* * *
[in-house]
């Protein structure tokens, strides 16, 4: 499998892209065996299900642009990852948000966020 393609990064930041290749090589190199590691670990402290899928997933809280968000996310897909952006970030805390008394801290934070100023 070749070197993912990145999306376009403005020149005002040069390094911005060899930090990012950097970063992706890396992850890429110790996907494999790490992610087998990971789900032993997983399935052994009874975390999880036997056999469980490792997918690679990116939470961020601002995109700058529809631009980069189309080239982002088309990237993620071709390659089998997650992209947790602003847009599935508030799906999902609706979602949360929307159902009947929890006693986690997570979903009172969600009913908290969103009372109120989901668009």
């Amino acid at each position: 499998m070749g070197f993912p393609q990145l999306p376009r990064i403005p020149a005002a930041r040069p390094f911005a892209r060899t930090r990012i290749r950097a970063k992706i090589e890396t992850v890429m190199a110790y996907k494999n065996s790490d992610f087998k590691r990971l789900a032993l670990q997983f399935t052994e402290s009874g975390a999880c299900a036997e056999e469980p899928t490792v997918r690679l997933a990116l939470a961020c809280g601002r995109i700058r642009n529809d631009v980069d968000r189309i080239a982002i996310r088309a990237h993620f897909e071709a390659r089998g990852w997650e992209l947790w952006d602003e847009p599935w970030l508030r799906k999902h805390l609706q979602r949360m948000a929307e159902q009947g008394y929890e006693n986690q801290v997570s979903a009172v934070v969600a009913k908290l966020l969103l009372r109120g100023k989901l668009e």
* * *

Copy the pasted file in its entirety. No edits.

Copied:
[in-house]
């Protein structure tokens, strides 16, 4: 499998892209065996299900642009990852948000966020 393609990064930041290749090589190199590691670990402290899928997933809280968000996310897909952006970030805390008394801290934070100023 070749070197993912990145999306376009403005020149005002040069390094911005060899930090990012950097970063992706890396992850890429110790996907494999790490992610087998990971789900032993997983399935052994009874975390999880036997056999469980490792997918690679990116939470961020601002995109700058529809631009980069189309080239982002088309990237993620071709390659089998997650992209947790602003847009599935508030799906999902609706979602949360929307159902009947929890006693986690997570979903009172969600009913908290969103009372109120989901668009």
């Amino acid at each position: 499998m070749g070197f993912p393609q990145l999306p376009r990064i403005p020149a005002a930041r040069p390094f911005a892209r060899t930090r990012i290749r950097a970063k992706i090589e890396t992850v890429m190199a110790y996907k494999n065996s790490d992610f087998k590691r990971l789900a032993l670990q997983f399935t052994e402290s009874g975390a999880c299900a036997e056999e469980p899928t490792v997918r690679l997933a990116l939470a961020c809280g601002r995109i700058r642009n529809d631009v980069d968000r189309i080239a982002i996310r088309a990237h993620f897909e071709a390659r089998g990852w997650e992209l947790w952006d602003e847009p599935w970030l508030r799906k999902h805390l609706q979602r949360m948000a929307e159902q009947g008394y929890e006693n986690q801290v997570s979903a009172v934070v969600a009913k908290l966020l969103l009372r109120g100023k989901l668009e």